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Pro Bono Library Items Archive


  • Maryland’s Senate Bill to End Child Marriage Will Not Protect Minors

    This year, yet again, Maryland senators have weakened a bill that seeks to end child marriage. Presented with a strong bill rooted in years of bi-partisan compromise, the amended version the Senate passed on Monday does almost nothing to protect children from abuse and exploitation under the guise of marriage. It maintains some of the most dangerous exceptions, including pregnancy and parental consent, and keeps Maryland in a position of being a regional destination for child marriage.  

    This amended bill has no resemblance to the initial bill the Tahirih Justice Center helped draft. While states like Texas, Kentucky, Indiana, Georgia, and Virginia have all passed similar reforms which have been working effectively. Meanwhile, other states like Pennsylvania, New Jersey, Delaware, Rhode Island, New York and Minnesota have passed bright line 18 bills. It is frustrating that the Maryland Senate can’t seem to accept that it is just good public policy to do all we can to protect children from the harms of child marriage.    

    Nonetheless, we are hopeful the House will pass the bill out as written, as they have every year since we began this campaign in 2016. When it crosses over, we hope the Senate takes the opportunity to finally prioritize the protection of children and bring Maryland out of the dark ages when it comes to child marriage.  

     

    For further comments on this topic, please email [email protected] 

  • Tahirih Comments on Separation of Families

    Tahirih filed a comment with U.S. Citizenship and Immigration Services on ways to minimize the separation of families who enter the United States. The comment notes that family separation amounts to torture and recommends that the administration abandon the misuse of Title 42, the Migrant Protection Protocols, and detention and deportation to separate families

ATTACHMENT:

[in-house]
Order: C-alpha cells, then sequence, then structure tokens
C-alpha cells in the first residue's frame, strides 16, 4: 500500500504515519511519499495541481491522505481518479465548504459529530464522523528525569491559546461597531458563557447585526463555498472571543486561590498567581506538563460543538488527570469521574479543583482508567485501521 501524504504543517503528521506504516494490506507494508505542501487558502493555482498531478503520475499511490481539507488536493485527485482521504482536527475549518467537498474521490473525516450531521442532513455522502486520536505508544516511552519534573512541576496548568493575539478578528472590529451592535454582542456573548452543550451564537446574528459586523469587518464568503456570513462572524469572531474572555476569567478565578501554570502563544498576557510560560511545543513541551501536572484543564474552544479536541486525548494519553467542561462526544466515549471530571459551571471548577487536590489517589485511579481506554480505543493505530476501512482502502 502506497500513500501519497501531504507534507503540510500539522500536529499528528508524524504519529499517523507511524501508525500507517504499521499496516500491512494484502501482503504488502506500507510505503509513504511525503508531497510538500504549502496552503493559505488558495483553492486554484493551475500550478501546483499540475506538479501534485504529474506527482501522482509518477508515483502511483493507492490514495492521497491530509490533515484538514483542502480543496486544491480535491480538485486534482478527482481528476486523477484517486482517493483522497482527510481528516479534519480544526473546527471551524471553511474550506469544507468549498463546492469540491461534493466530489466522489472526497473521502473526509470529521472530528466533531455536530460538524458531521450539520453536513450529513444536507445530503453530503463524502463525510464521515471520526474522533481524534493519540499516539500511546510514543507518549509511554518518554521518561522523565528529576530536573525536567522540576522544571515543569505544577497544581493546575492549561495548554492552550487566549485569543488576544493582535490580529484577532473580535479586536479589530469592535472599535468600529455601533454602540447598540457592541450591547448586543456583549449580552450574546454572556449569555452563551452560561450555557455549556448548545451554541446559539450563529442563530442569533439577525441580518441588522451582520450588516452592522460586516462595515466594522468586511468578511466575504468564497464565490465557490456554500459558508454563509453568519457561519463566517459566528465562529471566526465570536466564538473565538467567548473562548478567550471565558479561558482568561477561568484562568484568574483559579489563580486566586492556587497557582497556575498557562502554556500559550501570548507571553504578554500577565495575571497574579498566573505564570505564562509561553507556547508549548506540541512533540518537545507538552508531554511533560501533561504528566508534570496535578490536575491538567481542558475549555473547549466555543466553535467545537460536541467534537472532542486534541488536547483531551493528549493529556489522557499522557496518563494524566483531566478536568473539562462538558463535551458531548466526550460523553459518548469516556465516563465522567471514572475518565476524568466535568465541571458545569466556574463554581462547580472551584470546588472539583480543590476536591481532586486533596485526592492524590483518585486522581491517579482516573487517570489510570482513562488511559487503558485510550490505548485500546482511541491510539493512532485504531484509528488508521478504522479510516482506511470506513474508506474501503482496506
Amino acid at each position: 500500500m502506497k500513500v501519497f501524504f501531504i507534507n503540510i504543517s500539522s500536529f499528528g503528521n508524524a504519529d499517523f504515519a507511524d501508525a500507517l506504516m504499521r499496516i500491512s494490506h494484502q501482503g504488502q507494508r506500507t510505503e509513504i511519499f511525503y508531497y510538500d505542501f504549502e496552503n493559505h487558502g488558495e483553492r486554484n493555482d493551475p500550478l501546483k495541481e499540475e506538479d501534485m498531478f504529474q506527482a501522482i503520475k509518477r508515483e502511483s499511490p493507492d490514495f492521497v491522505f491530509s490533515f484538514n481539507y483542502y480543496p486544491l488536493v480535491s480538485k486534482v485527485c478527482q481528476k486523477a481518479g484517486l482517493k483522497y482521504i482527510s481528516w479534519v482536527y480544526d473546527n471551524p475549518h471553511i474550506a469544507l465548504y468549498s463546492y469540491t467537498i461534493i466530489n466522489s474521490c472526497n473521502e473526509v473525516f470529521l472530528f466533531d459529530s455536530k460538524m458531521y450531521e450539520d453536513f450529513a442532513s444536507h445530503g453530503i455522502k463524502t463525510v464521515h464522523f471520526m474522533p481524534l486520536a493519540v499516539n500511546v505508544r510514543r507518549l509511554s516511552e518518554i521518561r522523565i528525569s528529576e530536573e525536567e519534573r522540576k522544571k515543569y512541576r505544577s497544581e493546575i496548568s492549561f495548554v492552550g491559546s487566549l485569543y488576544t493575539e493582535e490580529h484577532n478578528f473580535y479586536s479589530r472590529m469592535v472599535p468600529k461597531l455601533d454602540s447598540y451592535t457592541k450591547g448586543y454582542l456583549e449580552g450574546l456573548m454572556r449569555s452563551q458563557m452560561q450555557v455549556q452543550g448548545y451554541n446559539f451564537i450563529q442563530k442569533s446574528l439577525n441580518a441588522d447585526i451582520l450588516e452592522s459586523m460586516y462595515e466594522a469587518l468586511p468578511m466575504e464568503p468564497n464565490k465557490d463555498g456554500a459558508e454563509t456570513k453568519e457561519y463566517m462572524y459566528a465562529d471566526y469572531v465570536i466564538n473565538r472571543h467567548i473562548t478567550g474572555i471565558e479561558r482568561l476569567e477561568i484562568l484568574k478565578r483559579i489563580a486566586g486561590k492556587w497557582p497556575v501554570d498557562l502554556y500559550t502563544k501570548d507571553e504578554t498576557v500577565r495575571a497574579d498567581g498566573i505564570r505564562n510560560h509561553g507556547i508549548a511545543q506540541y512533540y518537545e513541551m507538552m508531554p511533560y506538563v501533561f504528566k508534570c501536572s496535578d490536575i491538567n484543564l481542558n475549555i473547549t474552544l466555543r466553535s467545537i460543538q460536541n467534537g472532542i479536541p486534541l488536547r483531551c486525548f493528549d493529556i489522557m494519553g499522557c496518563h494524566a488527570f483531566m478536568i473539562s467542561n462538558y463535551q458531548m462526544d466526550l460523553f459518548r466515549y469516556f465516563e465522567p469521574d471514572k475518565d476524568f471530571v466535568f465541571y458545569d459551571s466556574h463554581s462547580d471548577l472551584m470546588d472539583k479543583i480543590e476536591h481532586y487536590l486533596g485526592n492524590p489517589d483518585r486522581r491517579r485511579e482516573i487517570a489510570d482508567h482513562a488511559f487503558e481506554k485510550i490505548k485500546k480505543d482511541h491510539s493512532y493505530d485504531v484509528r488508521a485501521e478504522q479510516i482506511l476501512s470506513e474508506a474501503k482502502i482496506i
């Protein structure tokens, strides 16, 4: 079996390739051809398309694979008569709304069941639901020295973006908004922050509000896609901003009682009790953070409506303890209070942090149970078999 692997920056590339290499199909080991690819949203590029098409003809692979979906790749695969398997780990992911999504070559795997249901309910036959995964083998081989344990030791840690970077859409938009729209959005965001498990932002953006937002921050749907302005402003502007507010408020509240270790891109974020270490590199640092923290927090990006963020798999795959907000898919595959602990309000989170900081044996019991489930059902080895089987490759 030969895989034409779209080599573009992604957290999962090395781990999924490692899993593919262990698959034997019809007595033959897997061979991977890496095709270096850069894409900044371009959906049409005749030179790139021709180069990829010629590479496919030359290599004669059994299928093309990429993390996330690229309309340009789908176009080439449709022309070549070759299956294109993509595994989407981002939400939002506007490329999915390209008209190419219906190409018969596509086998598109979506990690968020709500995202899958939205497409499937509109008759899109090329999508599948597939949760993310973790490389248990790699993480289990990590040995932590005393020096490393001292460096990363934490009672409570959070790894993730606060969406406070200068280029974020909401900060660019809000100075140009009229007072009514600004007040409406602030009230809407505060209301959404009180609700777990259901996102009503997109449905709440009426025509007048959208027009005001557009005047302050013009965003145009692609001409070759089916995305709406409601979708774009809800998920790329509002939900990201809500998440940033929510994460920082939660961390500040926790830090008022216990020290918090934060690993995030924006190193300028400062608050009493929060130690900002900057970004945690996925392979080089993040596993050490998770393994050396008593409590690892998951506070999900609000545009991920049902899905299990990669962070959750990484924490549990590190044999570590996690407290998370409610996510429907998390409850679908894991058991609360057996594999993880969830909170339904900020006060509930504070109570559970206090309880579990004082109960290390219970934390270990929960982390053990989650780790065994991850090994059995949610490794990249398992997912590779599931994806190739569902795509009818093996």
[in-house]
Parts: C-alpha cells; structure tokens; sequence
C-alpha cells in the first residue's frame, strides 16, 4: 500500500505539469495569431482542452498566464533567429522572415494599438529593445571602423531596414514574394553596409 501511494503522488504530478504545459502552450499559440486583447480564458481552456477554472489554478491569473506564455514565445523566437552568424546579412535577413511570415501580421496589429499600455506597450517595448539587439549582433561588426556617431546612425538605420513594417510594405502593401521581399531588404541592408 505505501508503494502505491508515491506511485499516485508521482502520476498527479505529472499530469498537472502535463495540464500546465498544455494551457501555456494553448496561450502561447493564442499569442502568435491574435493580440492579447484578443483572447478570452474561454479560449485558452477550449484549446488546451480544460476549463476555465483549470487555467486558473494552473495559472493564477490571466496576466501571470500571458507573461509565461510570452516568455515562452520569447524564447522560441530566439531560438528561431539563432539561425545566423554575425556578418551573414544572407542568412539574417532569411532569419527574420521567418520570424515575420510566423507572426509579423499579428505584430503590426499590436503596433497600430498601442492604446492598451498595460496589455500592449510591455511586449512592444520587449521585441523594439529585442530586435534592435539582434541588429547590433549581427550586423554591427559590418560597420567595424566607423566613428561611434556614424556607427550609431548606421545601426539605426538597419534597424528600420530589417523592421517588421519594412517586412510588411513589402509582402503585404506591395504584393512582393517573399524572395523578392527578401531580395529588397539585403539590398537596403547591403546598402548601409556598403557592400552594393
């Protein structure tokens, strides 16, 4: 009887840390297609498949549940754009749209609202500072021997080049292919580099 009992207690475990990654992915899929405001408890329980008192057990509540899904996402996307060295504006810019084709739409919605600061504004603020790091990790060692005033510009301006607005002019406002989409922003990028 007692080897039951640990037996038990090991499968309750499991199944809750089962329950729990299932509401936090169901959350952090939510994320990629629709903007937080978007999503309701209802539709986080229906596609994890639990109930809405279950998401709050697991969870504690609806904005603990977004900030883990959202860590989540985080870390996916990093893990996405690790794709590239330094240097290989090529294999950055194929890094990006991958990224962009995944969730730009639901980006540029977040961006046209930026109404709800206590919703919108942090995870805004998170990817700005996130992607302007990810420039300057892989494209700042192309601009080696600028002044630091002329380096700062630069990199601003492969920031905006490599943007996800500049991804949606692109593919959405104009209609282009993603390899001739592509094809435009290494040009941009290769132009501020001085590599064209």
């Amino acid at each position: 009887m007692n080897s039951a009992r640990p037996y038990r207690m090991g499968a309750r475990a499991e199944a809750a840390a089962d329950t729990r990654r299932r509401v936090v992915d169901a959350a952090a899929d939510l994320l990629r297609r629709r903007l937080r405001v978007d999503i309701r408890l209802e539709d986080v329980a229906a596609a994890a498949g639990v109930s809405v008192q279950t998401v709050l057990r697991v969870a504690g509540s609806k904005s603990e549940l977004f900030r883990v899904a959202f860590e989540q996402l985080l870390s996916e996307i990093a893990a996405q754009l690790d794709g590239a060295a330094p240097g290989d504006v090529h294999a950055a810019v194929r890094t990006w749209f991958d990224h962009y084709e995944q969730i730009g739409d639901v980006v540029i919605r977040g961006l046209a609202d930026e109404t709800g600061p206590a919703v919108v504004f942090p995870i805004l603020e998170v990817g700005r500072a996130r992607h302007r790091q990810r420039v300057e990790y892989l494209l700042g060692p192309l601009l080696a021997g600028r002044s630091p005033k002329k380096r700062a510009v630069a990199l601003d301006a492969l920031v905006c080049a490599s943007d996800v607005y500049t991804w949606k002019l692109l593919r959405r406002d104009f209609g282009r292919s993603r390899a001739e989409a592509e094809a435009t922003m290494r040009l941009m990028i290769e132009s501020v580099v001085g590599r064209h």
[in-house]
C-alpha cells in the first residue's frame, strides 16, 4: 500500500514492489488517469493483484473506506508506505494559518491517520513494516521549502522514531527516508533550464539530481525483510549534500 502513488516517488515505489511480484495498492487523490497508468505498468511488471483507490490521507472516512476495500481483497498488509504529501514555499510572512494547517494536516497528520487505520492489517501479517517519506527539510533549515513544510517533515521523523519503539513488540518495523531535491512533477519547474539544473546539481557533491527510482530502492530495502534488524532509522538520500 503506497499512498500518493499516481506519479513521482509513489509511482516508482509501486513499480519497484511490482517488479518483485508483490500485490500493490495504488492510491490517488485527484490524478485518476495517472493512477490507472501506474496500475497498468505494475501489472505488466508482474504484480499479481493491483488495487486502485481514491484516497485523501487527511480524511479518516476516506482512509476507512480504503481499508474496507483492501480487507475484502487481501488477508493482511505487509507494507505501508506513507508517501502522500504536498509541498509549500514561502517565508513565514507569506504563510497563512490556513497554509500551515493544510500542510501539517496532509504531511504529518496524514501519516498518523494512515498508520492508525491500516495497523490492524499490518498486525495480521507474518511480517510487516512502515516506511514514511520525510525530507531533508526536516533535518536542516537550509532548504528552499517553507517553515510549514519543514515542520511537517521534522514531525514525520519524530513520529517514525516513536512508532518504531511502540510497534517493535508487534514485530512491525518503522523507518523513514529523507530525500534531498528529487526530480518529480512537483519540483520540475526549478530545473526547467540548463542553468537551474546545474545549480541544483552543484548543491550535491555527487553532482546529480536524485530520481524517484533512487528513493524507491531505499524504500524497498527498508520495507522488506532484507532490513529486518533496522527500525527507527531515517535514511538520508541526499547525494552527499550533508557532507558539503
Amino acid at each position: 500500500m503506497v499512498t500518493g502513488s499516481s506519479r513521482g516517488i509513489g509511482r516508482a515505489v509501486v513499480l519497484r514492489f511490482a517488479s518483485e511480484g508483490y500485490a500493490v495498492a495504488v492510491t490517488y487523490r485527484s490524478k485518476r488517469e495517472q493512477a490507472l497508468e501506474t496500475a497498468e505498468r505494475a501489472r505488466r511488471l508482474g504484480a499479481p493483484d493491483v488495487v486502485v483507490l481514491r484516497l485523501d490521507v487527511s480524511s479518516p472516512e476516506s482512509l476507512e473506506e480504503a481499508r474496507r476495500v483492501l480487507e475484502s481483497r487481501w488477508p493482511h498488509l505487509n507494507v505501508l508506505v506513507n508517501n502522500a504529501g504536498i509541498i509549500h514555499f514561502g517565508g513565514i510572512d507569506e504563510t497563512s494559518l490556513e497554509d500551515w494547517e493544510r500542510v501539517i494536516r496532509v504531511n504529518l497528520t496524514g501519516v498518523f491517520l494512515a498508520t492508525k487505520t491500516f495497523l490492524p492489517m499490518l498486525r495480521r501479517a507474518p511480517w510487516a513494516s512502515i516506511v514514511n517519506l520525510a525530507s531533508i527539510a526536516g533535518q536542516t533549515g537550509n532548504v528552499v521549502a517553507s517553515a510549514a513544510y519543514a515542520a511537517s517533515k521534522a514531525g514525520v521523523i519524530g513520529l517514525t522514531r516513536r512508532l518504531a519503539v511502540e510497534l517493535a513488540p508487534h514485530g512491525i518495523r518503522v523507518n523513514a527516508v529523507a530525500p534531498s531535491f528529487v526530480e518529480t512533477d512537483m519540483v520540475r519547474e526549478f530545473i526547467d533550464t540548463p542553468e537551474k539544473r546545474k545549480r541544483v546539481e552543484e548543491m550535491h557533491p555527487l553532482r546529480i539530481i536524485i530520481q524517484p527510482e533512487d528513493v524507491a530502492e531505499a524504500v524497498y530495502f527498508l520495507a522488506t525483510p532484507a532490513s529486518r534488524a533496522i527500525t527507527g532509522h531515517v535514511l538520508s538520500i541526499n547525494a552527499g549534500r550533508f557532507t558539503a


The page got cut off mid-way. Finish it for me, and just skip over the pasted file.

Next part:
• Analysis of Minimum Marriage Age Laws and Age-Based Sex Offenses in the U.S.

    This first-of-its-kind policy memo (2020) analyzes state minimum marriage age laws to determine where marriage can allow for statutory defense to or exception from prosecution for statutory rape and/or other age-based sex offenses in at least 40 states and the District of Columbia.

  • Summary of Marriage Age Reforms Achieved across the U.S.

    Since 2016, 27 U.S. states have enacted legislative reforms to end or limited child marriage and this summary offers a concise look at the impacts of these reforms. Variations in minimum age of marriage, legal emancipation requirements, judicial responsibilities, and allowable age differences between spouses, among other legal limitations, are highlighted to give a complete view of what incremental progress has looked like in those states that have not yet set a bright line age of marriage at 18 without exceptions. This document compliments the Map of Legislative Reforms to give more detailed information on current marriage laws in those 27 states that have initiated reforms.

  • 50 State Map of Legislative Reforms to Limit or End Child Marriage Since 2016

    In the U.S., each state has the power to set its own laws on when and how individuals may marry. Thanks to the advocacy of survivors and organizations with leadership from Tahirih, 27 states have passed reforms that seek to limit or end child marriage.

    As of August 2021, 23 states and Washington D.C. have yet to pass reforms to their marriage age laws at. This map provides a visual overview of the status of legislative reforms to limit or end child marriage across the U.S. States are color-coded based on what reforms have or have not been passed, showing the movement’s victories as well as the work that remains. This map is a visual compliment to the information found in the Summary of Marriage Age Reforms across the U.S.

  • Tahirih Comments on Public Charge Rule for Immigrant Survivors of Violence

    • Publication Date: January 18, 2022
    • Publication Categories: Comments

    Tahirih, along with the Asian Pacific Institute on Gender-Based Violence and other partner organizations, filed comments with the Department of State (DOS) concerning the public charge ground of inadmissibility. The comment urges DOS to enact a public charge rule that addresses the needs of survivors of domestic and other gender-based violence.

  • 2020 Audited Financial Statements

    • Publication Date: September 15, 2021
    • Author: Marcum LLP
    • Publisher: Tahirih Justice Center
    • Publication Categories: Financial Audits
    • Publication Tags: Governance

    Read our 2020 audited financial statements.